Monday, April 18, 2011

On Tax Day - 2011, An Ode To Taxes

Taxes sure get a bad rap! I’ve finished filing our taxes for 2010. According to my best calculations, our combined taxes, Federal and state withholding, state sales tax, gasoline tax and local property taxes amounted to 17.3% of our adjusted gross income.

That represents a lot of money, especially for a couple in the league we play in. It is NOT, though, the 35% or more that is bandied about in anti-tax e-mails or parroted on certain radio talk shows. And “tax freedom day” came last year for us, NOT in late April or early May, as claimed by the anti-tax crowd, but near the end of February.

But after calculating our taxes I thought I should list some of the things we bought with that 17.3% of our income. It was not all purchased for our use. Some of it was purchased for the use of people with incomes far greater than ours; some of it for people who have very little income at all. Of course, I know it isn’t just our taxes that provide those benefits either, but together we taxpayers do a pretty impressive job with the money collected from us. Look at this:

Our local taxes buy:
• police and fire protection
• emergency ambulance service
• pre and k-12 schools
• libraries
• parks
• roads
• water and sewer services
• road maintenance services
• government services
• government buildings
• administration of elections
• hundreds of salaries and benefits
• tax incentives to businesses who move to the city or promise to stay after threatening to go to Mexico because their local workers want a pay raise
• And our taxes allow millions of dollars worth of property to remain tax-free so charities and churches can have more money for the good work they do

Our county taxes support:
• highways
• parks
• police protection
• court systems
• jails
• social services
• government structures (You can probably add to the list.)

At the state level taxes provide:
• roads
• police protection
• emergency services
• social services
• prisons
• schools (from pre-school through technical and university graduate level)
• a state branch of the national guard
• subsidies to businesses to bring them into the state or keep them from moving to Mexico in a fit of spite because their workers ask for more pay
• tax breaks for all kinds of businesses for all kinds of reasons
• welfare payments
• unemployment compensation
• salaries and operating expenses for state government ranging from the Governor on down
• staff and per diem expenses to support legislators and other elected officials
• and on and on

And at the federal level our taxes provide:
• highways
• parks
• museums
• memorials
• military training
• salaries, equipment, and money for military adventures around the world
• veteran’s benefits, pensions and healthcare
• military cemeteries
• military precision flight teams
• military bands
• military aid for friendly foreign autocrats
• subsidies for real farmers and legislators who own farms but don’t operate them
• police services (FBI, CIA, homeland security, border patrol, customs officials, etc.)
• federal prisons
• federal emergency relief in times of flood and famine
• foreign aid in times of disaster
• government regulation of food and drug production
• grants to states for various projects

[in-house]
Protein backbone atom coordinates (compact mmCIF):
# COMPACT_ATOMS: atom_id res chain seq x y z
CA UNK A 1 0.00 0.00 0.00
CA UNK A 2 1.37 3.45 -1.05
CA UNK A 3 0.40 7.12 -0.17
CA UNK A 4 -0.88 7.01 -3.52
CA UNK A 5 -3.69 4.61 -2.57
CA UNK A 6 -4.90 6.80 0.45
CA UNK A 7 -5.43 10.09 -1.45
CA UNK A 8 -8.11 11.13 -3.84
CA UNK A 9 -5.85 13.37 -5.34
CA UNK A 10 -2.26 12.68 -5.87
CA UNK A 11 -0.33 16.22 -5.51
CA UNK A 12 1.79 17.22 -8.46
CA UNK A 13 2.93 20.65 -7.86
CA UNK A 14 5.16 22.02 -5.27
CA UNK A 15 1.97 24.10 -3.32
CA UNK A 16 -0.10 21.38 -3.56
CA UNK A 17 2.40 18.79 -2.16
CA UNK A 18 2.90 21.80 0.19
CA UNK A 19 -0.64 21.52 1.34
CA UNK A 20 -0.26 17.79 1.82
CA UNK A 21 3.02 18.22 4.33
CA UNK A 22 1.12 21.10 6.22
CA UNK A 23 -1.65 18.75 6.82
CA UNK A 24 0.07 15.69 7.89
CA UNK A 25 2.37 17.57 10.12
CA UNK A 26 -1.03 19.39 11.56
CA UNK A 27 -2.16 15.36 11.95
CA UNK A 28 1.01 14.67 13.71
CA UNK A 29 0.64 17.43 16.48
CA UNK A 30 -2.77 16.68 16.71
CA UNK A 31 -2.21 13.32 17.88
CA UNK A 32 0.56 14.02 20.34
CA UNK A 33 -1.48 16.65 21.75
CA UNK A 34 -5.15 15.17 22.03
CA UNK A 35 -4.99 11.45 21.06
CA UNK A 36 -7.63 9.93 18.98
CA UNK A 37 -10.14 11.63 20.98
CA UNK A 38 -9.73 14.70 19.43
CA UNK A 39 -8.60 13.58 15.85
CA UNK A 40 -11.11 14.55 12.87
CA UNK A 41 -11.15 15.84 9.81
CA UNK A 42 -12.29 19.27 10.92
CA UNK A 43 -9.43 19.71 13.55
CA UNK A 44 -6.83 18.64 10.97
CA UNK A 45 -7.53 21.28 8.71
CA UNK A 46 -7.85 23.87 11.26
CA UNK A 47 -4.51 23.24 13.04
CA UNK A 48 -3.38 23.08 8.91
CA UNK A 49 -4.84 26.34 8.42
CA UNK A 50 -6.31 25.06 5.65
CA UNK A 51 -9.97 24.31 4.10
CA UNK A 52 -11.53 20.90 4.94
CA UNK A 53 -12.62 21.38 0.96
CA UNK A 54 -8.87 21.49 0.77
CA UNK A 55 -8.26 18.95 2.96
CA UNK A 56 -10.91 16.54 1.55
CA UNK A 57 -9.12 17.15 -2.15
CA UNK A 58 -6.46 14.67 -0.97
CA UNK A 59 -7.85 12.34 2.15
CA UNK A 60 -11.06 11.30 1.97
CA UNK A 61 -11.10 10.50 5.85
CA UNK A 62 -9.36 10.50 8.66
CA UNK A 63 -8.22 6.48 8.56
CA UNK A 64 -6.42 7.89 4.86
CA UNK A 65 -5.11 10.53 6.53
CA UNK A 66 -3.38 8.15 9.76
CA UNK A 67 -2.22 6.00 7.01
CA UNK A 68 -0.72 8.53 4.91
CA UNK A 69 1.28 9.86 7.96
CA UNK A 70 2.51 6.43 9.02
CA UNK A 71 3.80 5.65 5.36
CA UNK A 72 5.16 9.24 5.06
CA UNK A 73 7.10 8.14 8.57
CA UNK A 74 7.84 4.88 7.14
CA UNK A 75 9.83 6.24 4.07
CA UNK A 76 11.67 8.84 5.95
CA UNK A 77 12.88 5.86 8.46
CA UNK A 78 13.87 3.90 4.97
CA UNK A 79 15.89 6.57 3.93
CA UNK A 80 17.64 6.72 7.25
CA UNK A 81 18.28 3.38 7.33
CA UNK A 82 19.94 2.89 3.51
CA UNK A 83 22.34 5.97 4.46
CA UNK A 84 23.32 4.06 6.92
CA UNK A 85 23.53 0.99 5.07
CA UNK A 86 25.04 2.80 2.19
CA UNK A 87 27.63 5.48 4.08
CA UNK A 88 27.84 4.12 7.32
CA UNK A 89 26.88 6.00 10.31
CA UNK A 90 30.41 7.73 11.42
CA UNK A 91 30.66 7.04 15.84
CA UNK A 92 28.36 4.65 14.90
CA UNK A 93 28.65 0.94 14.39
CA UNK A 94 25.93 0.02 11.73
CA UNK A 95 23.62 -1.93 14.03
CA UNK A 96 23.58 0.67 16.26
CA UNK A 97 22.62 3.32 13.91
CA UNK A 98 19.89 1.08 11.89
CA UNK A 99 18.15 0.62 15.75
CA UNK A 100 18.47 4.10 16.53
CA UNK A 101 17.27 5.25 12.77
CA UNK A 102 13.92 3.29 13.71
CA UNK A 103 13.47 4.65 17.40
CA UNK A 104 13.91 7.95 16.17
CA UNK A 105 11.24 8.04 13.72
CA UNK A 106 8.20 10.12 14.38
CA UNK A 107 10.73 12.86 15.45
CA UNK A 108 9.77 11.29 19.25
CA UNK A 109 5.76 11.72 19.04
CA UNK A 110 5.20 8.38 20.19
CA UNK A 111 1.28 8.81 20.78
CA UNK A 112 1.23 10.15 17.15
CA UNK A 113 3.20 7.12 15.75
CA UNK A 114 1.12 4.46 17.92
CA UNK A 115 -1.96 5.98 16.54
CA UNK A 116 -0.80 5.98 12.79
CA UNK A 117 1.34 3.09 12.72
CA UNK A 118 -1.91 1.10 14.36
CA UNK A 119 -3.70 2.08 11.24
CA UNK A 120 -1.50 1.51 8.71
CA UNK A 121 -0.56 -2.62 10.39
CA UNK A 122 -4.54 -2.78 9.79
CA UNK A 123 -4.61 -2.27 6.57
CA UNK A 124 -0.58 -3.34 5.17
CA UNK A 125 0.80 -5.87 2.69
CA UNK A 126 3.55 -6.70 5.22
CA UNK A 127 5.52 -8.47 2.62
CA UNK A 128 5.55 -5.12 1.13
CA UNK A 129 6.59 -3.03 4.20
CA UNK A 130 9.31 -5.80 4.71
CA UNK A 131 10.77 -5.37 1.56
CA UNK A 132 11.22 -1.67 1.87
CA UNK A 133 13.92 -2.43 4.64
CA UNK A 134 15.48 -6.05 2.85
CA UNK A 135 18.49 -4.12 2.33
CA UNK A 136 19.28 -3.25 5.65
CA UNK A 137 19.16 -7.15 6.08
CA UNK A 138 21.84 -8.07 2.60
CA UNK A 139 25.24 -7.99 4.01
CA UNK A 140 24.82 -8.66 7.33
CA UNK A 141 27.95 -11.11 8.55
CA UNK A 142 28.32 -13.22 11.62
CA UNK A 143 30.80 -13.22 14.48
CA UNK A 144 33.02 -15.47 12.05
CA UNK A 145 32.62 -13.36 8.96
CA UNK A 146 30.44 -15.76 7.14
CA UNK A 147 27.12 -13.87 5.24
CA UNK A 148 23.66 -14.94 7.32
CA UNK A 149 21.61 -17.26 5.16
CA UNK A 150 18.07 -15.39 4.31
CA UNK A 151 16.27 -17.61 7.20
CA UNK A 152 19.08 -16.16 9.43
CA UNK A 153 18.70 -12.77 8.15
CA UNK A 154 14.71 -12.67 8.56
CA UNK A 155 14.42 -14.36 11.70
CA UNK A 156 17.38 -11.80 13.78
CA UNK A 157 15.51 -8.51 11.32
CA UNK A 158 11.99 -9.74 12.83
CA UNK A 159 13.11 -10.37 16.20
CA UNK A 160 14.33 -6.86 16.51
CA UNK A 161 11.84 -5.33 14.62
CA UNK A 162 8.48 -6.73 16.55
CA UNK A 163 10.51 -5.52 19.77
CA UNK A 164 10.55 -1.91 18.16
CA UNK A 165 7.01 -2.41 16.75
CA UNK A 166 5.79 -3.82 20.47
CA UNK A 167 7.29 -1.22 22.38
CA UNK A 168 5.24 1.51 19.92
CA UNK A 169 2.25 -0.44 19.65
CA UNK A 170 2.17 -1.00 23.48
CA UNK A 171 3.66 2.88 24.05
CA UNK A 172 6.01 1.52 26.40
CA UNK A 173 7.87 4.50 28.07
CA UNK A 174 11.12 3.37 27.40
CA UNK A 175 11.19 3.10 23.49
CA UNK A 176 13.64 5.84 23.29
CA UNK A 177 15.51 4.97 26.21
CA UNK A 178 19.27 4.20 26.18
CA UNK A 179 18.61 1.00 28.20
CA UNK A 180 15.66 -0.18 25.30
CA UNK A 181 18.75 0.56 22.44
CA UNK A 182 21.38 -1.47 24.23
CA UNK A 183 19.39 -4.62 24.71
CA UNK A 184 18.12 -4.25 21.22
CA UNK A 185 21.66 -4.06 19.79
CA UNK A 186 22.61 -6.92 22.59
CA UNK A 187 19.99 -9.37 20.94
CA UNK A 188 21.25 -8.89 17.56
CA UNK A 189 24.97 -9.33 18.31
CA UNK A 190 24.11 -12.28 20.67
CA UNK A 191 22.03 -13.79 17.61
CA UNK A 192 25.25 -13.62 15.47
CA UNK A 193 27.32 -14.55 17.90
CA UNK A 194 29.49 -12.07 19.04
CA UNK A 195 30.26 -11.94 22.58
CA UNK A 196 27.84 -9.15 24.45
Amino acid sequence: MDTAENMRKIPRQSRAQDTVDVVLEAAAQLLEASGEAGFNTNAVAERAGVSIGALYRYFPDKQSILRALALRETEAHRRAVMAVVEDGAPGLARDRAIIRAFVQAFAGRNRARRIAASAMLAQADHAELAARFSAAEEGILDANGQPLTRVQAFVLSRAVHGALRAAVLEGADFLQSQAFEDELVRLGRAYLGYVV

• medical services for the poor
• financial and food services for the poor
• grants to support scientific research, medical research, and product development
• tax breaks for airlines, oil companies, and people, rich and poor, who need or want some government pork
• And on top of that our taxes support a necessarily large Federal Government (executive, legislative, and judicial branches) with salaries, benefits, staff, equipment, pensions, healthcare, and more
• And, of course I’ve missed a lot

All that, and more, for a mere 17.3% of my salary. If all those government services were to suddenly go away, as some seem to say they want them too, how far would my 17.2% go in buying for myself the services I need and want? Not far. Granted, I don’t want or need all those services. I could gladly see those that benefit the other guy reduced or eliminated. But the principal of shared responsibility, shared cost, and shared benefit is part of what makes us the United State of America.

Taxation will never be popular but it is a wonderfully efficient way to get a lot of good (and granted, some unfortunate foolishness) done. But we need to quit fooling ourselves. My 17.2%, combined with all that my fellow taxpayers contribute, isn’t enough to provide the benefits we demand. We’ve been piling up debt for years. We have been under taxing ourselves and now we are feeling the results. Taxes, fairly levied, and wisely used, are an ancient and potentially beneficial boon to a society. I just wish our politicians, most of whom eat at the tax-supported-trough all their lives and into retirement, would stop bashing taxes – stop telling us we are over-taxed – and honestly explain to their constituents the benefits we all get from government through taxation.

Most citizens don’t want to give up the benefits THEY receive. I don’t! Consequently, I don’t think it is fair for me to take my benefits and deny my fellow citizen those he/she legitimately needs. So, we have to agree to pay for them. Or quit whining about our “massive national, state, and local debt.”

1 comment:

  1. Hmmmm. I like those things too, but I wonder what the state/nation should do when they cannot get enough revenue from taxes to cover everything.


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